On Saturday, March 1, teams from the Troy High School Naval Junior Reserve Officer Training Corps (NJROTC) will be going to the California Super Bowl to compete with other ROTC units for the State Championship and a spot in the National Championships in Florida.
With over 400 students, Troy’s NJROTC is the largest unit west of the Mississippi. The program is almost entirely student-run and attracts a diverse group of students. Although it is classified as a Physical Education class, it involves much more. According to the NJROTC website, its mission “is to instill… the values of citizenship, service to the United States, personal responsibility and a sense of accomplishment.”
Troy has a reputation for being strong in Armed Exhibition, an event in which cadets spin 10.5 pound M1 Garand rifles in a cohesive marching formation, and Unarmed Regulation, where cadets compete by marching in unison with precise steps and arm movements.
“We have been preparing very hard for this competition. We practice multiple times a week and have even hired a couple of professional drill coaches to aide us in our goal of qualifying for the national competition,” replied Team 2’s Armed Exhibition commander Daniel Chung in response to a J Student Report question regarding their preparation for this event.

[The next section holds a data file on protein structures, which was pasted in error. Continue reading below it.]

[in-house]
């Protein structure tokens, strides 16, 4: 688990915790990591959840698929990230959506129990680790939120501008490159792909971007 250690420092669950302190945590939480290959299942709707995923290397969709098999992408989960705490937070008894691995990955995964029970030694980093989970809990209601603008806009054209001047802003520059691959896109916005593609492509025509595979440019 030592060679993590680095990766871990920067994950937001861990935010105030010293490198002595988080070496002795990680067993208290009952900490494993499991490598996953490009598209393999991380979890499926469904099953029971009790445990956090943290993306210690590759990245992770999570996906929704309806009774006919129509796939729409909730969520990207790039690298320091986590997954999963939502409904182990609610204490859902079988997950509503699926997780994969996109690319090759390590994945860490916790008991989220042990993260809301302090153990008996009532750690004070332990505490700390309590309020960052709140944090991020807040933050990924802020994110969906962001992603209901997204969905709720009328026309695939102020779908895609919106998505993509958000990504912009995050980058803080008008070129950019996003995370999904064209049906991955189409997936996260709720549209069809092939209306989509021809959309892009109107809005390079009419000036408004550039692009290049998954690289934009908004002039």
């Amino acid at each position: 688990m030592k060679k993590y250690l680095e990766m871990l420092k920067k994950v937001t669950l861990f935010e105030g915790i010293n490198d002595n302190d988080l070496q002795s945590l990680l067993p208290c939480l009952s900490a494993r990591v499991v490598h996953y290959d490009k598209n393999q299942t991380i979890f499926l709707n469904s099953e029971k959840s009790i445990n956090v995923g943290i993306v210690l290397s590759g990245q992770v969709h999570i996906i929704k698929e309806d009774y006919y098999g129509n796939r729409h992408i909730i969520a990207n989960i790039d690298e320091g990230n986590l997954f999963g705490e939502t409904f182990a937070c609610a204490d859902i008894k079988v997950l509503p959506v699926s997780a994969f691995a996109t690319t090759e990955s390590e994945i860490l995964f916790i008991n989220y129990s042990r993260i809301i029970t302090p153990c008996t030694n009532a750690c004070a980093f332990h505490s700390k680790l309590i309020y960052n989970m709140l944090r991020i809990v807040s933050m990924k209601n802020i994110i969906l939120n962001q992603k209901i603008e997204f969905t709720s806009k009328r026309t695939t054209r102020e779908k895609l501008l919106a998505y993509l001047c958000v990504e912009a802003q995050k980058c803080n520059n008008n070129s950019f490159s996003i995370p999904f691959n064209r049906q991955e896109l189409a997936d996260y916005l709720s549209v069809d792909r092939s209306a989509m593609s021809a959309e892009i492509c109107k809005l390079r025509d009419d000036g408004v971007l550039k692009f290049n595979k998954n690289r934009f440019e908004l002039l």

The NJROTC program also includes specialized event teams such as Orienteering, where cadets use compasses to find key points across different terrains, CyberPatriot, where cadets compete in both hacking and removing viruses from computer programs, and Marksmanship, where cadets compete in rifle shooting accuracy. The CyberPatriot team will be competing at Nationals this year, while the Orienteering Nationals in South Carolina have been delayed due to the weather.
The Troy Marksmanship team, however, did not make it to Nationals this year.
“Although we are upset about not making it to nationals, we’ve already begun preparing for next year,” said Varsity Assistant Commander Josh Park in an interview with JSR.
“This upcoming July most of the varsity shooters will be participating in a marksmanship clinic to better prepare ourselves for the next state competition,” he continued. “We all have our own personal goals, but our main goal is to try to improve as a team.”
The program, however, is not only about competition. The program offers thousands of unit service and community service hours every year, and Troy’s NJROTC cadets perform the Color Guard ceremony for every Troy sports event and act as ticket sellers and security officers at football games.